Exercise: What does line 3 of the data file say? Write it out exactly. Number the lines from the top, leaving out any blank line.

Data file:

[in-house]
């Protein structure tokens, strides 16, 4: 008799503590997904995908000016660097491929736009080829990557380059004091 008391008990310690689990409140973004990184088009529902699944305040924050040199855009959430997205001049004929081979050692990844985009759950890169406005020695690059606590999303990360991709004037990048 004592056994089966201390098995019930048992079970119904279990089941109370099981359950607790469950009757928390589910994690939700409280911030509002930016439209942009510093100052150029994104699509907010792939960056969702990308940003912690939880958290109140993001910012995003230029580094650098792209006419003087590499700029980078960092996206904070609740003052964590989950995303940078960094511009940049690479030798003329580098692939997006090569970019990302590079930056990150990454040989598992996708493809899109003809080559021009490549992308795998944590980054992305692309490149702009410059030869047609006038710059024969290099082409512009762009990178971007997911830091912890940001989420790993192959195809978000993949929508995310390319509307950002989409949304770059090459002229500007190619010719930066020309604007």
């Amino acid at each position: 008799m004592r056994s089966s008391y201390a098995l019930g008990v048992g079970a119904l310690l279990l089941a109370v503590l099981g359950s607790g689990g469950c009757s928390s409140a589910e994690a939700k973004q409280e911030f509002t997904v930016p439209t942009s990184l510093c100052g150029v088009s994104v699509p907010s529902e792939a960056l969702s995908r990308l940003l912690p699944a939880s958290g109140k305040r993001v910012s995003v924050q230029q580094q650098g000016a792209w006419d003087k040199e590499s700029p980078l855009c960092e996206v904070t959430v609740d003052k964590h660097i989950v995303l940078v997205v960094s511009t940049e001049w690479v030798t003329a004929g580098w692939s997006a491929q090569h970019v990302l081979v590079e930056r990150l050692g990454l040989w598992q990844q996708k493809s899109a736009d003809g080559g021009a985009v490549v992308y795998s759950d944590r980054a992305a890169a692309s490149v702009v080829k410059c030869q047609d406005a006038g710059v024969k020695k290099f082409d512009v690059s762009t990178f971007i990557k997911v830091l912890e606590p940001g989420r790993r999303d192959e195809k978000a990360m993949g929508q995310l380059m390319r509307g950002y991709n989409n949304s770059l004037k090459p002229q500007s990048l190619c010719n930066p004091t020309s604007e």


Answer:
């Amino acid at each position: 008799m004592r056994s089966s008391y201390a098995l019930g008990v048992g079970a119904l310690l279990l089941a109370v503590l099981g359950s607790g689990g469950c009757s928390s409140a589910e994690a939700k973004q409280e911030f509002t997904v930016p439209t942009s990184l510093c100052g150029v088009s994104v699509p907010s529902e792939a960056l969702s995908r990308l940003l912690p699944a939880s958290g109140k305040r993001v910012s995003v924050q230029q580094q650098g000016a792209w006419d003087k040199e590499s700029p980078l855009c960092e996206v904070t959430v609740d003052k964590h660097i989950v995303l940078v997205v960094s511009t940049e001049w690479v030798t003329a004929g580098w692939s997006a491929q090569h970019v990302l081979v590079e930056r990150l050692g990454l040989w598992q990844q996708k493809s899109a736009d003809g080559g021009a985009v490549v992308y795998s759950d944590r980054a992305a890169a692309s490149v702009v080829k410059c030869q047609d406005a006038g710059v024969k020695k290099f082409d512009v690059s762009t990178f971007i990557k997911v830091l912890e606590p940001g989420r790993r999303d192959e195809k978000a990360m993949g929508q995310l380059m390319r509307g950002y991709n989409n949304s770059l004037k090459p002229q500007s990048l190619c010719n930066p004091t020309s604007e």